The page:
Types of hones:

Natural: Natural sharpening stones can be a lot more difficult to come across due to the inconsistency of their origin. Because they are quarried (mined) from the earth, it becomes more difficult to find an ideal shape or texture in the stone. The use of natural stones require using slurry stones to create a slurry (paste-like consistency) to sharpen the razor. A natural sharpening stone is often less aggressive and consequently gives the razor a smoother shave.

Synthetic: Manmade stones offer the consistency that natural stones can not. Often made of a ceramic base for leverage and abrasive powder to form grits, the stone are carefully constructed and often give a sharper, crisper edge. The grits follow a number system which allows for customers to select the level of coarseness they prefer.

 

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Naniwa 12,000 Grit Super Stone in Stand

 

Types of strops:

The types of sharpening strops depend on how they are set and the method used while stropping.

Hanging – These are the only style strops that need to be attached to an immovable object which holds the strop stable while stropping. They often have a hook or loop which affixes to an object and a loop or handle at the opposite end of the strop to hold it steady while stropping. These are the most common sharpening strops.

 

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30 Degree Thin Latigo Natural Leather Strop with Handle, 3″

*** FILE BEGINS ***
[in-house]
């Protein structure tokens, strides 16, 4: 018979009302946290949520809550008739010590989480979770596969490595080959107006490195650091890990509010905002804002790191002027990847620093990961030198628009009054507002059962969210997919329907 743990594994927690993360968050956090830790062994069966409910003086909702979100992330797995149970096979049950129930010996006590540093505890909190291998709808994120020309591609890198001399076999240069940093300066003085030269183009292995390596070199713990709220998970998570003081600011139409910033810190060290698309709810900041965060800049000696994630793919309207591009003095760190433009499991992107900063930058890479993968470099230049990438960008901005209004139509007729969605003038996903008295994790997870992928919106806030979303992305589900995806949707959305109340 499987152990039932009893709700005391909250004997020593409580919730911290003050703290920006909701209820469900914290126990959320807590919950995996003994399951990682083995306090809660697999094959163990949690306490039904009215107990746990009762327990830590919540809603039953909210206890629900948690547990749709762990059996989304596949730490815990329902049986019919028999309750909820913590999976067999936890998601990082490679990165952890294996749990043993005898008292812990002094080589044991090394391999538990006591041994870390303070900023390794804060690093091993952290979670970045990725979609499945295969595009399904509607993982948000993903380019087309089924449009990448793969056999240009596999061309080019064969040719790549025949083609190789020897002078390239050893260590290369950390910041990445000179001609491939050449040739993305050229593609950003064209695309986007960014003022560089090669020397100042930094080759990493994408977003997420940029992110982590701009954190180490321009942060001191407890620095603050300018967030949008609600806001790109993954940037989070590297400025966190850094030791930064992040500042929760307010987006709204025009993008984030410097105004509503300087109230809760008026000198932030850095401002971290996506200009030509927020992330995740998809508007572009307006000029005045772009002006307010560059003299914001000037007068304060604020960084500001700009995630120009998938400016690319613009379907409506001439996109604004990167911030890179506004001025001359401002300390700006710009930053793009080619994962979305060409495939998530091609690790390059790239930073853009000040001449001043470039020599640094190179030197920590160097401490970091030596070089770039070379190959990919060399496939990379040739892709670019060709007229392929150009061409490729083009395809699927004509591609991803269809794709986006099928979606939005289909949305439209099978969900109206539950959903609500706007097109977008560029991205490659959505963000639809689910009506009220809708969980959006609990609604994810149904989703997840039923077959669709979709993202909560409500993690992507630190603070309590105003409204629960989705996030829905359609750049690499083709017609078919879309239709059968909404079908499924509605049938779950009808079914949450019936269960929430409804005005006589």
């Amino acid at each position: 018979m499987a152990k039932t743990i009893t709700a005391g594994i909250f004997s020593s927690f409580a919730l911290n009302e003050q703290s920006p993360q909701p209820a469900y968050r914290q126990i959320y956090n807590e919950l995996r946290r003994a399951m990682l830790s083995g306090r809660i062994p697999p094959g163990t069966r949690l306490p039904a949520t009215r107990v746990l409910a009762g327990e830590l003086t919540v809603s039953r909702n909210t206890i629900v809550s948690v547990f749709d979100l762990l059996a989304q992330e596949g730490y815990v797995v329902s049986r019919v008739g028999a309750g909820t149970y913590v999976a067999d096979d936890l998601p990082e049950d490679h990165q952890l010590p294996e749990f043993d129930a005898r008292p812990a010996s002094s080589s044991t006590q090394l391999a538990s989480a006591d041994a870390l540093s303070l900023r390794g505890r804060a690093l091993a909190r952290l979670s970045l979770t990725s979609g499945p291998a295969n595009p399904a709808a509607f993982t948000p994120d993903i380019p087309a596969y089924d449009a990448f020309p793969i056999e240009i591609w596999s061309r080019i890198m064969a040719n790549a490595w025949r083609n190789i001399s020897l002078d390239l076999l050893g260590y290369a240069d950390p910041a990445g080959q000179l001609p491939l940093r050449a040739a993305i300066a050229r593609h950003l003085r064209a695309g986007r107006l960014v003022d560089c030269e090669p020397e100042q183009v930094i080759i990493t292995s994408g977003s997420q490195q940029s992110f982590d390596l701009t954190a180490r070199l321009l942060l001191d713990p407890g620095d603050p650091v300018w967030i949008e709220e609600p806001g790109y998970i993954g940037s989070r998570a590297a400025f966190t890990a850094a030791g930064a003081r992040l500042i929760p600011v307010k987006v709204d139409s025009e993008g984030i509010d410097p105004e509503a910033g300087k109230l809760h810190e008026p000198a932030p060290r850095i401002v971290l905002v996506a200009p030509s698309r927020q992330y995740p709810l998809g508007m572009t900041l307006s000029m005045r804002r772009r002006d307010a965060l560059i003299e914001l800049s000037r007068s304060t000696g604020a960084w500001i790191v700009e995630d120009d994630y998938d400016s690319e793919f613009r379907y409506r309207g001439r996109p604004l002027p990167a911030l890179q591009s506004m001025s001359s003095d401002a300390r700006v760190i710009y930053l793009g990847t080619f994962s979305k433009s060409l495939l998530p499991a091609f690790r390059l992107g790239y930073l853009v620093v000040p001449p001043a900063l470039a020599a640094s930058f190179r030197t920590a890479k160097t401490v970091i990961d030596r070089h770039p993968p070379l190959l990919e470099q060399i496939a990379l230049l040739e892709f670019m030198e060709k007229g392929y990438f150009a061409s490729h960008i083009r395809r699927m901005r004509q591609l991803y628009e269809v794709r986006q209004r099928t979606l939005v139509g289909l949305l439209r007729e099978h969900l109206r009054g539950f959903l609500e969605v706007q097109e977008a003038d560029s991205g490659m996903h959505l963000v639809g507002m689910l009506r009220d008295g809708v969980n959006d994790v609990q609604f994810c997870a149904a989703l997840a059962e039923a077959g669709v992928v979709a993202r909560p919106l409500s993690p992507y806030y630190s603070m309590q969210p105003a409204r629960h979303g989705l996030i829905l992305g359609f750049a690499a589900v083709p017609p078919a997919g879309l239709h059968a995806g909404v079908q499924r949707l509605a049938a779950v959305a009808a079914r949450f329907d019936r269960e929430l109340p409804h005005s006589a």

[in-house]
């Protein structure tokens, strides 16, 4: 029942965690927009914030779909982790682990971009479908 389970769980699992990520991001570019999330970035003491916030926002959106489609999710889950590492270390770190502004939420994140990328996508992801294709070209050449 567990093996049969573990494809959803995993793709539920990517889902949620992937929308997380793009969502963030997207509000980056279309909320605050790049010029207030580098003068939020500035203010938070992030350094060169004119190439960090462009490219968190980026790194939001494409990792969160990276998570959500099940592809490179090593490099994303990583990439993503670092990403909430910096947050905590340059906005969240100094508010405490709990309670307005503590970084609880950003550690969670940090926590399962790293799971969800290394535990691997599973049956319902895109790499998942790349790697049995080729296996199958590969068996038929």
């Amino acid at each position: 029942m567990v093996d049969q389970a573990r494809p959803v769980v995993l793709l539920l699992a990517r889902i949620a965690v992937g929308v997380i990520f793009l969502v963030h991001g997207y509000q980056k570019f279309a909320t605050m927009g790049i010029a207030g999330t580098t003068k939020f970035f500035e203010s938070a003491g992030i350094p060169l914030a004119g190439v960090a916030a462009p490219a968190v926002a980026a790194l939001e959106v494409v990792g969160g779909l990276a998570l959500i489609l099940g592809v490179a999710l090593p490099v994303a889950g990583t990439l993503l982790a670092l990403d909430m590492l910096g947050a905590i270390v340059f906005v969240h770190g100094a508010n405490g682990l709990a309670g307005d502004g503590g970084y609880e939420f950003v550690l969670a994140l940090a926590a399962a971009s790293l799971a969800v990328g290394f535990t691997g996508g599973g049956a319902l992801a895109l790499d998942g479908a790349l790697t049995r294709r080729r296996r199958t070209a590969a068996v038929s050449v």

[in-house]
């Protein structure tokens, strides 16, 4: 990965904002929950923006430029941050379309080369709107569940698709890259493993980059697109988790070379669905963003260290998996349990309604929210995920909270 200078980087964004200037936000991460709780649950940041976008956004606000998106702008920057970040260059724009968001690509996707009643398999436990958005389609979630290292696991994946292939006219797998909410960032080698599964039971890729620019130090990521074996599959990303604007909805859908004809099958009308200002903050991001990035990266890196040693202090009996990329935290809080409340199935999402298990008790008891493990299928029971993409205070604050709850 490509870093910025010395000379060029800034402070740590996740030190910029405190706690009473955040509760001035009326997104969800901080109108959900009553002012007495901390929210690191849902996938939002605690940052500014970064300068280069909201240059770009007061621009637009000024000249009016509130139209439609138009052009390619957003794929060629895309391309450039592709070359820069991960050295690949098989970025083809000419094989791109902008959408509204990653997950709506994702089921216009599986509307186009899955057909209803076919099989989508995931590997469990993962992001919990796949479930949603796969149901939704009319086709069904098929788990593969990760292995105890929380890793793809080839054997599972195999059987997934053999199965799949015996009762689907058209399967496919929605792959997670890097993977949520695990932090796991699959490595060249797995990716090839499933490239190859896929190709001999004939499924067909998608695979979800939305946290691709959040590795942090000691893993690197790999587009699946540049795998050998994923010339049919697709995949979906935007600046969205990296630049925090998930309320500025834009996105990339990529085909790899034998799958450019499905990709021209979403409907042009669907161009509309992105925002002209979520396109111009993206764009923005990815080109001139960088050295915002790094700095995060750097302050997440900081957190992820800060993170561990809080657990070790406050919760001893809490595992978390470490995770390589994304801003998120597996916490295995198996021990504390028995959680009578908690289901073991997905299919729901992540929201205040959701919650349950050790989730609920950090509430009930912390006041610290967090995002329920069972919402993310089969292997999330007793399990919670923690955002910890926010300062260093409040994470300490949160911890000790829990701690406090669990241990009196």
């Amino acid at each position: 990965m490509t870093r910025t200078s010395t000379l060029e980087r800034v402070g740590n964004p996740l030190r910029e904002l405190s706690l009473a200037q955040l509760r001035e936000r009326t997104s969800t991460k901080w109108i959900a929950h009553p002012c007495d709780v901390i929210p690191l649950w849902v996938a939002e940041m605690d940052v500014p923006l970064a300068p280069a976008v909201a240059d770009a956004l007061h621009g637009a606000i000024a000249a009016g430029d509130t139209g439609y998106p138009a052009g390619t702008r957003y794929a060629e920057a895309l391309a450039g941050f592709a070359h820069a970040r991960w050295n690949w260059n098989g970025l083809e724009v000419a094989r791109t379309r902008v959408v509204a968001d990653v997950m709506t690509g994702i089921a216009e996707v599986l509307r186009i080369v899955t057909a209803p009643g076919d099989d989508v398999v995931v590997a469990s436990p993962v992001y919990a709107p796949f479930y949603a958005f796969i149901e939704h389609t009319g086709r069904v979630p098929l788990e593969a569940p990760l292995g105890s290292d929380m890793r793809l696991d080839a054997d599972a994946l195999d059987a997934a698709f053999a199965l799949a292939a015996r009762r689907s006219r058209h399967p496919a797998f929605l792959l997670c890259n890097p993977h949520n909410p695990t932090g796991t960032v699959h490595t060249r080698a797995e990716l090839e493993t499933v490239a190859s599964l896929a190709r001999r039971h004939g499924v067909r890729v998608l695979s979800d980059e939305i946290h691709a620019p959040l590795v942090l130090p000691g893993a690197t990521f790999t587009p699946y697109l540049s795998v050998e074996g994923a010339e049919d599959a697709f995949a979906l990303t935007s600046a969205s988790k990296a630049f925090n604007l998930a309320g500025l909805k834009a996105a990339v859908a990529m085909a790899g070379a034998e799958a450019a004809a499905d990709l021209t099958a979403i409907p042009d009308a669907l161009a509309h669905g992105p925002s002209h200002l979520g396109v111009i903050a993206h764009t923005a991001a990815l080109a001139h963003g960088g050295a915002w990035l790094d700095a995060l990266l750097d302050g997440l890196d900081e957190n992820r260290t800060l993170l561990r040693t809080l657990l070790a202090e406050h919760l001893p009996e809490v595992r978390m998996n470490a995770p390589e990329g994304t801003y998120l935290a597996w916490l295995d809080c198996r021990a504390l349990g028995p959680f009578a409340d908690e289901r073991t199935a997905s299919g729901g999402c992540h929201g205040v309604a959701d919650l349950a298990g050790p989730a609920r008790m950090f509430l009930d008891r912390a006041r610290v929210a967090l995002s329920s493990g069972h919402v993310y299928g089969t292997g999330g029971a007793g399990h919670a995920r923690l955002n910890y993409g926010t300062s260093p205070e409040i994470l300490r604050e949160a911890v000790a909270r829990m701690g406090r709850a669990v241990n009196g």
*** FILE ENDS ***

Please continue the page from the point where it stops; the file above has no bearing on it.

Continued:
Paddle/Loom – Paddle/Loom strops are relatively uncommon, but are convenient for travelers. The leather strop is affixed to a paddle with an extended handle. These types of strops are as equally as effective as hanging strops, but can be harder to use due to their average size and angle at which the strop must be performed.

 

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Types of Materials used:

Materials: Most strops are comprised of a leather component and a reverse fabric component. The fabric aspect is used to thoroughly clean the razor before using the leather component to actually realign the blade’s edge. There are very many different leathers and fabrics used for razor stropping, below are among the most common:

  • Latigo – Typically, this refers to a special process used to treat cowhide leather during the tanning process. It is generally treated with aluminum salts/oil and leaves the strop slightly flexible, oily and strong.
  • Russian Leather (Juchten) – Russian leather is also comprised of cowhide leather, but has been treated with birch oil during it’s tanning process. The birch oil gives the leather a distinct texture, smell and reddish color. The Russian Leather strop requires less time to break in and even allows for a gentle bare hand massage to prepare it for stropping
  • Fabric – The most common materials used to clean the strop are cottonlinen and hemp.

Take a look at the diagram below from Gentleman’s Shop to see how you strop and what direction you move the blade.